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Maggie man wants out in bid to undo annexation

A Maggie Valley man wants to extract himself from the town limits, claiming the services he gets from the town don’t warrant the taxes he pays.

He stands to save $2,450 a year in town property taxes if successful in wresting his three-acre gated mountaintop tract out of Maggie Valley’s town limits.

Joe Manascalco has cleared the first hurdle in the two-step process. He won support from a majority of Maggie Valley town leaders to remove his property from the town’s borders. Redrawing the town limits to de-annex someone’s property also requires a special vote of the General Assembly in Raleigh, a step Manascalco must tackle next.

Maggie leaders were narrowly split on the issue when it came before them last month, approving the request by a 3-to-2 vote.

Mayor Ron DeSimone thinks the vote to de-annex Manascalco was bad policy. DeSimone called the decision “nebulous, contradictory and inconsistent.” DeSimone believes the aldermen who went along with Manascalco’s request did so because of their philosophical views concerning annexation rather than the facts of Manascalco’s actual situation.

“There is a big difference between agreeing or disagreeing with forced annexation and going back and dismantling something that was done,” DeSimone said.

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DeSimone said it also opens the doors for other residents to ask to be de-annexed.

“I think it was a mistake,” he said.

DeSimone warned the board they would be opening Pandora’s box by granting Manascalco’s request.

Indeed, two more residents have stepped up in the past month asking to be de-annexed as well. One appeared simply to be making a point by putting forward a tongue-in-cheek request. The second had originally asked to be annexed in order to get on town sewer, but once they got on the sewer lines, wants to be de-annexed.

But Alderman Phil Aldridge, who supported Manascalco’s request, said the town would just have to “weed out” the illegitimate ones as they come in.

In Manascalco’s case, Aldridge believes he was wrongly brought into the town limits in the first place. It is at the top of a steep, one-lane road and is difficult to provide services to.

“The road will never meet the town’s standards. When a snow plow or garbage truck goes up that road, it has to back all the way back down,” Aldridge said.

Aldridge agreed with DeSimone on one front: he isn’t a fan of forced annexation.

“I have always been against forced annexation,” Aldridge said.

Aldridge questioned whether the town annexed Manascalco because it saw dollar signs.

“That’s the $64,000 question,” Aldridge said. “Quit taking in these areas just because they have a half-million home on them.”

The rest of the subdivision where Manascalco lives, Evergreen Heights, was annexed into the town limits at the same time.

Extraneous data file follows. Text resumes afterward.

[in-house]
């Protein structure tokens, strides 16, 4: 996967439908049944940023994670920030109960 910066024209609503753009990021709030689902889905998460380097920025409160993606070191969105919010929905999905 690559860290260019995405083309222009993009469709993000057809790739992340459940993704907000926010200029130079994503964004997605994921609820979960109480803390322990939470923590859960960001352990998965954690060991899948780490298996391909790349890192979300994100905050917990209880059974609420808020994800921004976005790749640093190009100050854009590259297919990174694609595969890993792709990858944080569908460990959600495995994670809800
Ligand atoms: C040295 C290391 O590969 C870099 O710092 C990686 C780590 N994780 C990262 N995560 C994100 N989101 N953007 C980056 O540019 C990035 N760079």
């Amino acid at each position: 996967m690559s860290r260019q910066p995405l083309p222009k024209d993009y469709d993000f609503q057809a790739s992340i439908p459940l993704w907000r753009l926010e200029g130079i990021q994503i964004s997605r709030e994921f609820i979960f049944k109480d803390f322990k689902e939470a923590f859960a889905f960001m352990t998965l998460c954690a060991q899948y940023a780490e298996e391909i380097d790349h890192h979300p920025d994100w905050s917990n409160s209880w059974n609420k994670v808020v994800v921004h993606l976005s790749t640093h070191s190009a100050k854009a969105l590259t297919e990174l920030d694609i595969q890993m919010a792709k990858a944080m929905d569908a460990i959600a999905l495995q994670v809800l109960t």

“When we annex subdivisions, it is usually the entire subdivision not just part of the subdivision,” said Town Manager Tim Barth.


A tale of annexation

Manascalco’s property hasn’t been in the town limits long. His property was brought into town in 2009 as part of a large-scale annexation. Seven different residential pockets and subdivisions — totaling 166 acres and more than 130 homes — were part of the annexation that year.

Barth said the goal of the 2009 annexation was to bring those who were already on town sewer officially into the town limits.

“The request was to try to annex as many of the people who had sewer as possible,” Barth said.

Aldridge said simply being on town sewer isn’t justification to annex someone. There are 400 people on town sewer that aren’t in the town limits, and the town isn’t going after those people, Aldridge said.

Manascalco’s property is known locally as “the compound.” He lives at the top of a mountain, up a one-lane road that dead-ends at a gate across his driveway. Two pillars flank the road on the approach to his property, with a sign on one alerting people they have entered a private drive.

There is nowhere to turn around without going through the gate, so the town’s trash truck had to back down the road after reaching his gate. The trashmen didn’t have a problem doing that, Barth said.

But, Manascalco said he didn’t think it was safe and told the town to stop picking up his trash last year.

“He said he didn’t want garbage service,” Barth said.

The town offered to have trash trucks come through the gate and turn around, but Manascalco didn’t want to provide a key.

DeSimone found it ironic that Manascalco canceled town trash pick-up then complained he wasn’t getting town services.

When DeSimone drove up to Manascalco’s property to get a lay of the land before voting on the issue, he encountered a propane truck — backing up no less.